The risks are too high to go ahead

Dear A.M. Costa Rica:

The process of creating genetically modified organisms has been declared safe, and it seems to be quite safe. The problem is the materials used and the results. Some genes useful to achieve a desired result (such as resistance to a pesticide) are not beneficial for people or animals — in fact some have been shown to be harmful. In addition, modifying a corn or soybean plant’s genetics to instill resistance to Roundup, a weed herbicide, ensures that the food derived from that plant is exposed, probably heavily so, to the chemical.

Your Monday, March 23, edition carried stories and letters and editorials about the controversy surrounding the GMO technology and products, You also reported on a study that reveals that Roundup contains an active ingredient that is reported to cause cancer. Thus, the GMO foods made Roundup-ready stand a good chance of also being possible causes of cancer.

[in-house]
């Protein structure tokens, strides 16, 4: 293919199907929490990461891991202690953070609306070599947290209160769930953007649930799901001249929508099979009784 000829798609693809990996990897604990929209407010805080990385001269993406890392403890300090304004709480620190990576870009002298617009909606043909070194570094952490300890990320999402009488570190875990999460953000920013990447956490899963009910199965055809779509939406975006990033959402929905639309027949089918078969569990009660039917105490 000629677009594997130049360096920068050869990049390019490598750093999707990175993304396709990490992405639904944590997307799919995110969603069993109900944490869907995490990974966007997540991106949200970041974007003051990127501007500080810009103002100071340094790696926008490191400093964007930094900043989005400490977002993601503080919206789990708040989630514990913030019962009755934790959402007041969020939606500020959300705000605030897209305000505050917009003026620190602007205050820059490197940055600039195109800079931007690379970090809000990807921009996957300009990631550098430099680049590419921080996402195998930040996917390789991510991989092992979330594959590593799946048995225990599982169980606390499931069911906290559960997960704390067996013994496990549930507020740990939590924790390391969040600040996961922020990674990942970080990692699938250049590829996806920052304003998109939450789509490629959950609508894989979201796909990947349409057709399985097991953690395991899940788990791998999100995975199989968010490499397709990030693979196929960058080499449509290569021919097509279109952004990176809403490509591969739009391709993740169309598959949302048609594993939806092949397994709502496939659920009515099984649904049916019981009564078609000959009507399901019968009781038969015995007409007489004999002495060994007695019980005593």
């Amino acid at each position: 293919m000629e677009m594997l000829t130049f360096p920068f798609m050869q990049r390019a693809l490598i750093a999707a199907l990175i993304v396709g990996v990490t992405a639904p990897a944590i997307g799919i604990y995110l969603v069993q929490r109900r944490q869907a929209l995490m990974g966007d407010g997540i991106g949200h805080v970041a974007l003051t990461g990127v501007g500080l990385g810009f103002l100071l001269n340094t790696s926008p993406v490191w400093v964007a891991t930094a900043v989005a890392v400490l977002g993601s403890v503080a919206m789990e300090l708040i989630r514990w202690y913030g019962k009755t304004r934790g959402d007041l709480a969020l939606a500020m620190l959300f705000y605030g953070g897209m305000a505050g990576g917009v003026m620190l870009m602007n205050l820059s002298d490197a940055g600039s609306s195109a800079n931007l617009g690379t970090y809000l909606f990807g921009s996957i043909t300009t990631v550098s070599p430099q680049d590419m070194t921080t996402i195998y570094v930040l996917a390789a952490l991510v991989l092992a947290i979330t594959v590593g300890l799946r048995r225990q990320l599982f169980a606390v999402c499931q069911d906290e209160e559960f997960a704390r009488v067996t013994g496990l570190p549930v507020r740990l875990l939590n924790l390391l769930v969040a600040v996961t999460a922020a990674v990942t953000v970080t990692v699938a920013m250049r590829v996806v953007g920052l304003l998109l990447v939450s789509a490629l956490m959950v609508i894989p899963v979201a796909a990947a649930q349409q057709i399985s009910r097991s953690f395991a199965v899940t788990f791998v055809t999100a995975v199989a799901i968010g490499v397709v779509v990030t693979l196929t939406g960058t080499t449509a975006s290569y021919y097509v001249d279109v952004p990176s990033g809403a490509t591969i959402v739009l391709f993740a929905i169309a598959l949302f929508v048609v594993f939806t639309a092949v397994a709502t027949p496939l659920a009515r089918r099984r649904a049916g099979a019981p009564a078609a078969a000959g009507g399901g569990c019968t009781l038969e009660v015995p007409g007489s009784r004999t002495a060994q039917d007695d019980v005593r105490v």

Is this a risk we should be forcing on our citizens just so that farmers can be more extravagant in their use of pesticides? Is it also fair to farmers who would prefer to raise GMO-free crops organically to have their neighbors raising GMO corn or soybeans or rice which will not only spread their GMO pollen across boundaries but will be sprayed with pesticides that are forbidden to organic farmers yet will probably be carried by the wind to reach their crops?

I believe the answers are not all in yet, and the risks are too high to go ahead and spread GMO around the world before getting all the answers.


Bob Oldham
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